The big question: Why is gender central to climate change action?

Source(s)
United Nations Framework Convention on Climate Change

You may have heard that women and girls are disproportionally affected by climate change, and often underrepresented in decision making. And while the conversation between gender and climate change often ends there, the work on gender and climate action encompasses so much more. To help us delve deeper, the UNFCCC’s gender team answer some of the most common questions.

Why is there a Gender and Climate Change team?

Broadly speaking, the UNFCCC gender team’s task is to help countries ensure that “gender is taken into account” in climate change planning and action.  The gender team supports negotiations and facilitates the international community in moving towards gender-responsive climate action. Let's break this down some more.  

What do we mean when we talk about taking gender into account?  

Gender is about the social attributes and opportunities associated with, for example, being male and female, and the relationships between different genders of all ages. These social norms affect everyone. ‘Taking gender into account’ means understanding why certain people are more vulnerable, or engage in specific behaviours, or are over- or underrepresented in a specific sector. Before we develop or deploy a technology, adopt a policy or initiate a project, we should ask questions such as:  

  • Do we understand how this will affect different people?   
  • Are those affected, or their perspectives, included in the design or decision making? 
  • Do we know if it is likely to shift our norms towards greater equality?    

Do women and men experience climate change differently?  

How somebody experiences climate change depends on multiple factors: their access to and ownership of resources, capital and land, and their expectations and roles in society and the economy. These are factors determined through social norms, laws and customs. While in many situations climate change affects women disproportionality, women – or men – are not a homogenous group and therefore generalizations are unhelpful. 

So, gender is not about women in rural areas fetching water?  

In many areas of the world without water piped to premises, women and girls are responsible for collecting water. And, if we do not address the effects of climate change on rural water scarcity, women and girls in these areas will have to walk even longer to collect water. This has a number of knock-on effects, including less time to earn independent income or go to school, as well as increasing the risk of them experiencing violence or injury. But, gender norms affect everyone everywhere, including women in cities as well as men. Consider these examples of how social norms contribute to the different realities for different groups. 

  • Research has shown that when pollution levels are higher, the gender gap in formal working hours rises, as women disproportionally took on the (additional) unpaid domestic and care work, such as caring for family members who are affected by air pollution-associated illnesses.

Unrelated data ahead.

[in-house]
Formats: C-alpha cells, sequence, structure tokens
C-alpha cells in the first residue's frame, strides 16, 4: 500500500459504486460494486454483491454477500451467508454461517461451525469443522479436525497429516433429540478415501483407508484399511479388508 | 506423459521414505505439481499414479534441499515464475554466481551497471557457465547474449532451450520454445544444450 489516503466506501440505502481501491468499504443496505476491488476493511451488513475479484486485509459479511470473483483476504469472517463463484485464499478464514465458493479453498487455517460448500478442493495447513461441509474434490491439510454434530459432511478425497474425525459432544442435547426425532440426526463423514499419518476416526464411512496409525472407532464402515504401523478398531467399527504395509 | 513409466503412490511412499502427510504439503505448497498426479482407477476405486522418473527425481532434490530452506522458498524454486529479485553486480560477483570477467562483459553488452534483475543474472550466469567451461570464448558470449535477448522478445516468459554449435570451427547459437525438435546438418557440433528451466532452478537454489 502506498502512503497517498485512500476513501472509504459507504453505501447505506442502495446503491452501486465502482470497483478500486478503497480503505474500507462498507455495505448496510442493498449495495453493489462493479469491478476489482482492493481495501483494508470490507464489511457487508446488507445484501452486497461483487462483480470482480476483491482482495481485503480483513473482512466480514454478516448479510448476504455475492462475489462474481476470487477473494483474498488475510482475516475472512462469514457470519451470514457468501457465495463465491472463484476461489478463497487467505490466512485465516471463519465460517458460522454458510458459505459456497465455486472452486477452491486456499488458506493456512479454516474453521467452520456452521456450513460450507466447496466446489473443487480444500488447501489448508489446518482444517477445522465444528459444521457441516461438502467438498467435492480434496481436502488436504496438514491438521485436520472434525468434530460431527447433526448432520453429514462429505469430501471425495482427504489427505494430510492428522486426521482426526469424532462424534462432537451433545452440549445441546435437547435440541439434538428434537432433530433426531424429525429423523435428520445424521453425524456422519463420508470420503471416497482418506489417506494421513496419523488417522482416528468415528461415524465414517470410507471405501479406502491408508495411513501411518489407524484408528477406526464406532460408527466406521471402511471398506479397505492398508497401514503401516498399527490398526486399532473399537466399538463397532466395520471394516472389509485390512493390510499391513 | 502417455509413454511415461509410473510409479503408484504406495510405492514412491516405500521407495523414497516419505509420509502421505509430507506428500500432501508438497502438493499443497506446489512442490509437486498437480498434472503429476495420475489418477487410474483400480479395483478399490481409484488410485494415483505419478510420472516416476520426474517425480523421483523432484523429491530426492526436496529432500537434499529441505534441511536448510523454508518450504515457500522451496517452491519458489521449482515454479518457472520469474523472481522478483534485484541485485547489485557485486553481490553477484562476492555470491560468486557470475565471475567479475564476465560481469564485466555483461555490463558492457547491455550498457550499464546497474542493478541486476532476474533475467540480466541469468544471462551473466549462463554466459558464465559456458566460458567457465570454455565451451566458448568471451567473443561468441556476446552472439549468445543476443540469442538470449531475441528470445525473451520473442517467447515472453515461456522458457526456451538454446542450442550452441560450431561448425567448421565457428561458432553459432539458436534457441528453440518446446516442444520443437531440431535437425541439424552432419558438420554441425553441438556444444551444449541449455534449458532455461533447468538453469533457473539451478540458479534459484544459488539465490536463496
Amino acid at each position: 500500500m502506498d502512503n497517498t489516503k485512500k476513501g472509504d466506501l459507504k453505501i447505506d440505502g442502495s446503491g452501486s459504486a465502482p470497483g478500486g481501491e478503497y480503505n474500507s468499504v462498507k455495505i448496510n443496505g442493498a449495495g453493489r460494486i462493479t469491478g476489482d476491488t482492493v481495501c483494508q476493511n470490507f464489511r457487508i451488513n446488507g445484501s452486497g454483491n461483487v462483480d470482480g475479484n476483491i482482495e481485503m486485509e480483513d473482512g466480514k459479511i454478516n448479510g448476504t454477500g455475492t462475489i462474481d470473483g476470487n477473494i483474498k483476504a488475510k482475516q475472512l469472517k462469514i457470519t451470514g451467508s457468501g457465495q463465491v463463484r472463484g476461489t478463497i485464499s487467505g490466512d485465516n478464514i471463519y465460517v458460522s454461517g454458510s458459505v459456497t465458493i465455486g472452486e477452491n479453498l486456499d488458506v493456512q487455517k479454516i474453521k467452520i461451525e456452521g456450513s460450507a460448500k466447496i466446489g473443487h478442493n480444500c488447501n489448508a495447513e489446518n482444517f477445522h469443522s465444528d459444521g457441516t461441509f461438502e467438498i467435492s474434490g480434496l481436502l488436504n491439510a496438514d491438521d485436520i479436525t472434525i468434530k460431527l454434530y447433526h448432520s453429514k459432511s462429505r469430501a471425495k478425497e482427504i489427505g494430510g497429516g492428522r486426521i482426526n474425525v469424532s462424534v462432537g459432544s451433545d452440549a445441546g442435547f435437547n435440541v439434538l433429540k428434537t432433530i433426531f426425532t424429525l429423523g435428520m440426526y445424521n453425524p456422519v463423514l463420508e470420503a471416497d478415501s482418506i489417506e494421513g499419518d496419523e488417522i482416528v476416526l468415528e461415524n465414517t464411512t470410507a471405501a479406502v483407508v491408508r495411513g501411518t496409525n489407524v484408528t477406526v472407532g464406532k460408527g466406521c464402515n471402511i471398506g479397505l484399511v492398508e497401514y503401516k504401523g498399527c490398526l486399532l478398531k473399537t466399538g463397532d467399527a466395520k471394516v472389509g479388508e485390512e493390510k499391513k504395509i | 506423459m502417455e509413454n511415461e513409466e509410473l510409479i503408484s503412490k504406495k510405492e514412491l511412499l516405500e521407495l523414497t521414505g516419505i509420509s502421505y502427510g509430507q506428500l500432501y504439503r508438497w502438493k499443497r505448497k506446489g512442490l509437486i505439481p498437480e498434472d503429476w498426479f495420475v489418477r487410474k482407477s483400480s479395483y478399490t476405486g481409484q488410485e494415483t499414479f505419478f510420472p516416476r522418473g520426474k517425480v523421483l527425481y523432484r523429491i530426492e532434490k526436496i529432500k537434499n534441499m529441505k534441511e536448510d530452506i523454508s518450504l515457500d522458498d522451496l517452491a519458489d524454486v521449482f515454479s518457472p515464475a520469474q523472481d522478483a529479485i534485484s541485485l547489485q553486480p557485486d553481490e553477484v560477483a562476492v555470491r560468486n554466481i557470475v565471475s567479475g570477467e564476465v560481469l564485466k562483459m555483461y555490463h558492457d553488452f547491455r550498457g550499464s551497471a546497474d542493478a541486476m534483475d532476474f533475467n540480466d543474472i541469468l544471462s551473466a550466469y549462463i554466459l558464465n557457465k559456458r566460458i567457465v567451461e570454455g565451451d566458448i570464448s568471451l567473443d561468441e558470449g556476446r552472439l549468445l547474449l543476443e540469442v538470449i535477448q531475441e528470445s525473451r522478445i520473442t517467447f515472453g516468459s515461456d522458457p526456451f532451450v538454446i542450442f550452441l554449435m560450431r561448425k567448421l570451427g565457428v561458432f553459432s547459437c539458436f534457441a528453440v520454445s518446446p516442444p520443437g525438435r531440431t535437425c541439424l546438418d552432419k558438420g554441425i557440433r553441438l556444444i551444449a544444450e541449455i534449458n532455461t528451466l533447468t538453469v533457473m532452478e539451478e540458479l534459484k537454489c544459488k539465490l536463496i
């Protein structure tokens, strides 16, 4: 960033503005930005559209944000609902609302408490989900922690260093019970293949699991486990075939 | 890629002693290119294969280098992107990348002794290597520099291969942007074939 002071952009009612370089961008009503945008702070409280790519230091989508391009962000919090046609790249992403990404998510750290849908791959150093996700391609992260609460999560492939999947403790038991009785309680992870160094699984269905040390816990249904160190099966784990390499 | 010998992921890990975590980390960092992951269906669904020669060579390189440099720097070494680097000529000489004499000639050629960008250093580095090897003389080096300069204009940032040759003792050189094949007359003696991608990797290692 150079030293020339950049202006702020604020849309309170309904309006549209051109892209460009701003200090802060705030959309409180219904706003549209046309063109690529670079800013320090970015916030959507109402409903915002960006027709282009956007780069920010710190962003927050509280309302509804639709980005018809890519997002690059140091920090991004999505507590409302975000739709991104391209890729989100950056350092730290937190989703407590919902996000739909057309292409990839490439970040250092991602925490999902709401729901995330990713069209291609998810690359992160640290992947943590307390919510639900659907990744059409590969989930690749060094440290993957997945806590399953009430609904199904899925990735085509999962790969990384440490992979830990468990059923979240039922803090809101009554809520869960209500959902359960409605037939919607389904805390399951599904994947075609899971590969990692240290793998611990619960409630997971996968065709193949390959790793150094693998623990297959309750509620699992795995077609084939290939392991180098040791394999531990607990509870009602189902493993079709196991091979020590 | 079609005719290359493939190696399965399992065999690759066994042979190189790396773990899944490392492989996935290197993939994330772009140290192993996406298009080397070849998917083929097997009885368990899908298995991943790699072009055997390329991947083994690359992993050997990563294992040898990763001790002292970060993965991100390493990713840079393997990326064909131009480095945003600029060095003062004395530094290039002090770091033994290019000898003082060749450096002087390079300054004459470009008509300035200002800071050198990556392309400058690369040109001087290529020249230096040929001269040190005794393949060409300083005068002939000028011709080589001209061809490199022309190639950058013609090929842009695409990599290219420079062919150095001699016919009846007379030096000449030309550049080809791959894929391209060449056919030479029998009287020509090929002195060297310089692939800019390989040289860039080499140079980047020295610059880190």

• Other research shows that during several hurricanes in the US, men were more likely to die than women, which can partly be explained by men’s higher representation in emergency response jobs, and their higher engagement in risky behaviour such as driving in flood water or staying to protect their property. 

If gender is for everyone, why do we often hear about women getting a seat at the table? 

Well-documented systemic discrimination and devaluing of women across society has resulted in, among other things, their persistent underrepresentation in many decision-making arenas. Yet, women’s equal contribution to climate-related decision-making is a right. Importantly, it also increases the effectiveness of decisions. For five examples on why climate action needs women, click here.  But of course, women’s increased representation will not automatically ensure that gender is taken into consideration. This requires ‘gender expertise,’ which can be acquired by any person regardless of their gender. 

How can we ensure that climate actions takes gender into account?  

Let’s look at one example: a climate-related initiative undertaken by Chile’s Ministry of Transport and Telecommunication, to increase cycling in the city. An analysis in 2012 revealed that only 10% of cyclists in Santiago were women and that quadrupling the cycle lanes in the city between 2007 and 2012 saw no increase in the number of female cyclists. Further analysis identified that this was because women didn’t know how to cycle, or did know, but were afraid to cycle in the city. Cycling classes were set up for both groups resulting in the number of female cyclists rising to 37%. Such analysis can be applied to any aspect of climate action, leading to more effective climate outcomes. 

Great, so we have covered it all? 

Not even close! Gender norms are a function of multiple other factors such as a person’s economic situation, social status or ethnicity, and these all impact how someone is positioned in society, and how climate change will affect them. It is important to take all these factors into account when it comes to designing and implementing climate policies and action, as well as when it comes to financing and measuring them.   

We need everybody involved to build a climate-safe and fair tomorrow! 

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